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Auto Clutch Install on Chevy Sprint 9/2001
Driving in heavy traffic can be tiring after a long day. When I hurt my knee in a Triathlon, the auto clutch sounds like a good idea for the Chevy Sprint. The Toyota would a candidate for it too, but on the other hand, being an off-road vehicle, extra accessories could affect its reliability though.
Searching on Google.com, there was an outfit in Korea that made a kit to convert a manual clutch into an automatic clutch. The web site is: http://www.semiauto.co.kr/YUNJIN/main.htm The contact was: "KIM SUNG KWANG" <email@example.com>. Since then, the same web site has came down. They don't have a retailer in the US. The owner was willing to give me a sample unit for $250 + $70 shipping. He was even open to the idea of letting me be a representative for the US market.
The actuator is basically a windshield wiper motor connected to a cable with a pot, and two limit switches.
The circuit board consisted of a relay with delay timer for power, a Motorolla microcontroller, and some power transistors with heat sink for the motor. Various dip switches set the number of cylinder on the engine. It could accomodate 3, 4 and 6 cyl. After some hacking in the car interior, the motor was installed underneath the dash board. The first time, my girlfriend switched the two power supply wires to the unit, and upon power on, the circut board was fried immediately with some smoke and spark. We looked at each other for a moment, and investigated. Another email was sent to Kim in Korea. In his broken english, he asked what happened. From the tone of his email, he seemed fustrated at our Yankee DIY types. Another board was ordered for $150 or so. This time, we double checked the wires, and hooked everyting up. After some adjustments to the unit, it worked.
You press a button on the shift lever to disengage the clutch. Then you can shift into gear, and release the button. As you apply gas, the computer sense the increase in engine rpm, which then gradually release the clutch. There are several speed curve on clutch release base on how high the rpm is increased to upon starting. When everything is adjusted correctly, the unit workes pretty well on level ground. However, if is adjusted for level ground, then on steep hill like in San Francisco, the clutch release curve is too fast for the condition. At a stop light, stepping on the brakes will also automatically actuate the unit to disengage the clutch. In stop and go traffic, the operation is quite automatic.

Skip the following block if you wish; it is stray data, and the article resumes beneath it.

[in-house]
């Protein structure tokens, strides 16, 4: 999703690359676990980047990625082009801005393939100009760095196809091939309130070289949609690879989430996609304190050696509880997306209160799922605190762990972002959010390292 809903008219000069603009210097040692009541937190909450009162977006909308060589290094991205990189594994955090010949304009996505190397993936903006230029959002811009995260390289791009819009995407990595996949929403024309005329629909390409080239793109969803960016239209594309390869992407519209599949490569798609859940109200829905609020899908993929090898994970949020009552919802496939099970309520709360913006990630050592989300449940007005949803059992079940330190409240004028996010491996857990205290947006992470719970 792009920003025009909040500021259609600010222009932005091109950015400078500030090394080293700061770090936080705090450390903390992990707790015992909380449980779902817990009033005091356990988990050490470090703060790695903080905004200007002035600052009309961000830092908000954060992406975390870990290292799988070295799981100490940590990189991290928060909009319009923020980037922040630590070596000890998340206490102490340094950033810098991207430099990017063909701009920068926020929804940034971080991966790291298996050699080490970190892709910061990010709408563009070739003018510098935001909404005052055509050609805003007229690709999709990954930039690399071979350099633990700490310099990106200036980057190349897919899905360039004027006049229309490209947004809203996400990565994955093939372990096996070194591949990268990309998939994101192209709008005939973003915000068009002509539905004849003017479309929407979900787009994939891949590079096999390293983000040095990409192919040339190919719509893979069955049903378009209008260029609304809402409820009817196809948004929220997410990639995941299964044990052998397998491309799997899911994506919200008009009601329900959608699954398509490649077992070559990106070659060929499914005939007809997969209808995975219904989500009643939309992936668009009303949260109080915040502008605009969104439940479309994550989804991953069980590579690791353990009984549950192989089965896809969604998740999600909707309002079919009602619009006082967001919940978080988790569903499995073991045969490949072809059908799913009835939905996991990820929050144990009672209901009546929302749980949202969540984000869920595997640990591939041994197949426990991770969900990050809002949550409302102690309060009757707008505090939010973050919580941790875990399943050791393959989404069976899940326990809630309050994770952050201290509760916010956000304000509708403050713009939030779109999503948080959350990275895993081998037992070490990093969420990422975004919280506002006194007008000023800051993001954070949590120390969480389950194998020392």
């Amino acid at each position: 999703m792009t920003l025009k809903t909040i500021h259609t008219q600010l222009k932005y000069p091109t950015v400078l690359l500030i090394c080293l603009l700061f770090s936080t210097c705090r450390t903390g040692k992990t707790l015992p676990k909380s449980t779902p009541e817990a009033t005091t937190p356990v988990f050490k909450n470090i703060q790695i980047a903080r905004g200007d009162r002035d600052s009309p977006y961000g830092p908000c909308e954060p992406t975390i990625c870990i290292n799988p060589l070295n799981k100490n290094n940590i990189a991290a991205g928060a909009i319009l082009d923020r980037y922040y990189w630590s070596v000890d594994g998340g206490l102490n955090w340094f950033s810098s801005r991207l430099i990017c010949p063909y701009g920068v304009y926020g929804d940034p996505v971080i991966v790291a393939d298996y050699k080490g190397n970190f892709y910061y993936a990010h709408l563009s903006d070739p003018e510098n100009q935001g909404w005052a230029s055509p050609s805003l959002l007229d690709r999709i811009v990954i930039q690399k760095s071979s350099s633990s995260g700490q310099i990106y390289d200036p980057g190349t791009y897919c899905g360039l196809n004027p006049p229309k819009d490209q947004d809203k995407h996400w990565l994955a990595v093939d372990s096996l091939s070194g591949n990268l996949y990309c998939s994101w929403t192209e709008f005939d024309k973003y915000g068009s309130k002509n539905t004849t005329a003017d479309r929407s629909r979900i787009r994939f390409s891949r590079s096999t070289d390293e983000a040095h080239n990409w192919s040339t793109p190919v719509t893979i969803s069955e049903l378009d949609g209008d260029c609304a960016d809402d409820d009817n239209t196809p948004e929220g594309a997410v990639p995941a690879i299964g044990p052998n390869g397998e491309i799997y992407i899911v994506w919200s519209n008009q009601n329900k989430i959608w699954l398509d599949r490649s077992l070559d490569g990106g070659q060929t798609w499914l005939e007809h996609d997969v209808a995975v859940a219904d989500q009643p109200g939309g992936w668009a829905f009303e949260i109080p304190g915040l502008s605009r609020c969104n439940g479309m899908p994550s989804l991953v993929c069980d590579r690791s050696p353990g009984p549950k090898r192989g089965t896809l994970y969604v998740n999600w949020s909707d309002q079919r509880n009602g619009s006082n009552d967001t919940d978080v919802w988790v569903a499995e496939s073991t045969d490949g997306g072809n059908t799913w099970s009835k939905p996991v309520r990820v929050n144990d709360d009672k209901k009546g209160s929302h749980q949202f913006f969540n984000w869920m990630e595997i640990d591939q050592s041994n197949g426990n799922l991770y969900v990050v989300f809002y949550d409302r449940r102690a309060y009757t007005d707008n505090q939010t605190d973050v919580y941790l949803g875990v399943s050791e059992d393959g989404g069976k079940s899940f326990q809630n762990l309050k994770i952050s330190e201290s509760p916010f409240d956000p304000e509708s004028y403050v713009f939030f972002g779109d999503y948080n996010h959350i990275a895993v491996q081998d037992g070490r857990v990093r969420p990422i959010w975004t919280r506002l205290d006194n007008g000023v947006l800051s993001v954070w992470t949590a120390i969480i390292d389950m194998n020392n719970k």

There is also a potentiometer that you should install on the dashboard or somewhere accesible. That adjust how fast the clutch engage after you press on the gas. Suppose, you could use that to compensate for hilly terrain. It takes some trial and error to set it just the way you normally drive. I just set once and forget.
I have used the unit for 2 years so far. Some things that would be nice to add would be a vacuum sensor to sense the engine load on engagement. That would of course add complication to the controller programming. It would also be nice to have a modification so that the clutch would not disengage in traffic immediately when you touch the brakes. I like to use the brake to modulate the car speed with the engine at idle in traffic. Idealy, the clutch should only disengage when the engine is below 1000 rpm. That way, the clutch can stay engaged while I am timing the traffic..
Isold the Chevy Sprint in summer of 2003. Of course, the auto clutch was taken out before selling the car. The unit worked well at the time that the car was sold. The only issue with the auto clutch was the switch on the shifter. When you press and hold the button on top of the shifter, the clutch should stay disengaged. The switch was wearing out for some reason. It would make intermittent contact. Therefore, the clutch would cycle in and out when you are pressing down and holding the switch. It was more irritating that an issue. The unit was still workable. I learned to hold press the switch in just the righ way so that it make continuous contact. I bought a good quality contact switch, but never got around to it before selling the car. If I were to install this in another car, I would put a good switch on the original shifter knob using a dremel tool to make a cut out on the knob.
I have forgotten about this web page in geocities until recently when someone emailed me asking questions about it. I have been using AT&T for web site. They gave me the link to my own webpage as well as the auto clutch website :) To my surprise, the company is still in business. In fact, they have added several products to their catalog. Their power clutch looks interesting if it does what I think it does. I though about that same idea also. With some cars, the clutch is heavy especially after a long day of driving. A power clutch like a power brake would make sense. You don't really use feel the engage the clutch anyway. It is usually done by position, so loosing the feel of the clutch with a power clutch would not make any difference.
Another auto clutch idea: TrollTuner
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